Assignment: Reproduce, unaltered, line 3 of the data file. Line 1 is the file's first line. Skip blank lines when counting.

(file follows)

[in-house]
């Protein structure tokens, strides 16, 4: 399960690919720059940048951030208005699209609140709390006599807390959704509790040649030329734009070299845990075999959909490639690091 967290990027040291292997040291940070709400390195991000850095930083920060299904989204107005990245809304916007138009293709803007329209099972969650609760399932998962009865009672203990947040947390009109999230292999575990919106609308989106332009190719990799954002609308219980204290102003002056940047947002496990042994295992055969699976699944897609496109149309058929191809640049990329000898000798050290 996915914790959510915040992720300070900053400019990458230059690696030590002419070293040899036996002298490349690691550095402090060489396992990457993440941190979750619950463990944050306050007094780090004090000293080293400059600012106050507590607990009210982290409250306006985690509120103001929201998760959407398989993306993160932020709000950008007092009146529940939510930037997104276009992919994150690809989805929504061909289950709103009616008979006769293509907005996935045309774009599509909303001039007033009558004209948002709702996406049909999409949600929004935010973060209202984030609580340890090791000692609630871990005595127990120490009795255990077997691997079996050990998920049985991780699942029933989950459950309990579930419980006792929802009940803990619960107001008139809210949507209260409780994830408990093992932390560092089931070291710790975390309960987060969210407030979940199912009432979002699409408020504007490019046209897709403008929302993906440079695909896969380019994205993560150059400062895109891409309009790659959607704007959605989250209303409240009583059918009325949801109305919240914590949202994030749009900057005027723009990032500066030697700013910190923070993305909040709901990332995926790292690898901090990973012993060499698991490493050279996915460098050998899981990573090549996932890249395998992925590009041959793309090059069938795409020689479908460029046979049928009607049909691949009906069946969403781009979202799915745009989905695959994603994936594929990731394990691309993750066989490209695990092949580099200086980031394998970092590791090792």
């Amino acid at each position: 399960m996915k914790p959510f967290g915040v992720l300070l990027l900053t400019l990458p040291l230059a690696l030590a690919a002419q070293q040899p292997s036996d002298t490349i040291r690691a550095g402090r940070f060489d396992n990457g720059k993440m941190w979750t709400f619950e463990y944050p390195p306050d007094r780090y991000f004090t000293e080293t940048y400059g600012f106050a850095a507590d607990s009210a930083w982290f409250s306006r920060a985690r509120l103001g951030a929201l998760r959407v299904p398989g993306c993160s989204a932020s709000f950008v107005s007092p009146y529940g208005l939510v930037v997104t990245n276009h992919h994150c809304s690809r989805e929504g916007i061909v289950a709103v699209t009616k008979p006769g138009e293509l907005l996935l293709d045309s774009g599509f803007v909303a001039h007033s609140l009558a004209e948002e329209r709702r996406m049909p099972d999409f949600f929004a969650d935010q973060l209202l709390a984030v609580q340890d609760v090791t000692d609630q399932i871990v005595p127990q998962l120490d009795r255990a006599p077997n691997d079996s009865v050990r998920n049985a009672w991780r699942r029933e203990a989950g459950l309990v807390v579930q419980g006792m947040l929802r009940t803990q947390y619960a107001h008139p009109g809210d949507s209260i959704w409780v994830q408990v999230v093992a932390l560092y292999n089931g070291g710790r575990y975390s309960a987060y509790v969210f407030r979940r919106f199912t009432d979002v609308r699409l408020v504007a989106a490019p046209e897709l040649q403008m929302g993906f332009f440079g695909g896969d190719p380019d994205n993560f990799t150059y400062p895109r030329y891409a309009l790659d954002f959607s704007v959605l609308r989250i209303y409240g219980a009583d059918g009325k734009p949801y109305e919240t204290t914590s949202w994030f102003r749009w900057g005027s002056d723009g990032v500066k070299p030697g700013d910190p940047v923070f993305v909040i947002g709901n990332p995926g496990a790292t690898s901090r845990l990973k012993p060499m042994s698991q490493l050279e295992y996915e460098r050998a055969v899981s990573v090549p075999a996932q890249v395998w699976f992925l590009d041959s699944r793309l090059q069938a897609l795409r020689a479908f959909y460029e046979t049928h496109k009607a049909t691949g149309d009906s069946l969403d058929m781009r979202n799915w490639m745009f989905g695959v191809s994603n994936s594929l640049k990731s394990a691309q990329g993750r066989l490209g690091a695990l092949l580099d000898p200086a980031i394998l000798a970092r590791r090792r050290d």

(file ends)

């Amino acid at each position: 399960m996915k914790p959510f967290g915040v992720l300070l990027l900053t400019l990458p040291l230059a690696l030590a690919a002419q070293q040899p292997s036996d002298t490349i040291r690691a550095g402090r940070f060489d396992n990457g720059k993440m941190w979750t709400f619950e463990y944050p390195p306050d007094r780090y991000f004090t000293e080293t940048y400059g600012f106050a850095a507590d607990s009210a930083w982290f409250s306006r920060a985690r509120l103001g951030a929201l998760r959407v299904p398989g993306c993160s989204a932020s709000f950008v107005s007092p009146y529940g208005l939510v930037v997104t990245n276009h992919h994150c809304s690809r989805e929504g916007i061909v289950a709103v699209t009616k008979p006769g138009e293509l907005l996935l293709d045309s774009g599509f803007v909303a001039h007033s609140l009558a004209e948002e329209r709702r996406m049909p099972d999409f949600f929004a969650d935010q973060l209202l709390a984030v609580q340890d609760v090791t000692d609630q399932i871990v005595p127990q998962l120490d009795r255990a006599p077997n691997d079996s009865v050990r998920n049985a009672w991780r699942r029933e203990a989950g459950l309990v807390v579930q419980g006792m947040l929802r009940t803990q947390y619960a107001h008139p009109g809210d949507s209260i959704w409780v994830q408990v999230v093992a932390l560092y292999n089931g070291g710790r575990y975390s309960a987060y509790v969210f407030r979940r919106f199912t009432d979002v609308r699409l408020v504007a989106a490019p046209e897709l040649q403008m929302g993906f332009f440079g695909g896969d190719p380019d994205n993560f990799t150059y400062p895109r030329y891409a309009l790659d954002f959607s704007v959605l609308r989250i209303y409240g219980a009583d059918g009325k734009p949801y109305e919240t204290t914590s949202w994030f102003r749009w900057g005027s002056d723009g990032v500066k070299p030697g700013d910190p940047v923070f993305v909040i947002g709901n990332p995926g496990a790292t690898s901090r845990l990973k012993p060499m042994s698991q490493l050279e295992y996915e460098r050998a055969v899981s990573v090549p075999a996932q890249v395998w699976f992925l590009d041959s699944r793309l090059q069938a897609l795409r020689a479908f959909y460029e046979t049928h496109k009607a049909t691949g149309d009906s069946l969403d058929m781009r979202n799915w490639m745009f989905g695959v191809s994603n994936s594929l640049k990731s394990a691309q990329g993750r066989l490209g690091a695990l092949l580099d000898p200086a980031i394998l000798a970092r590791r090792r050290d």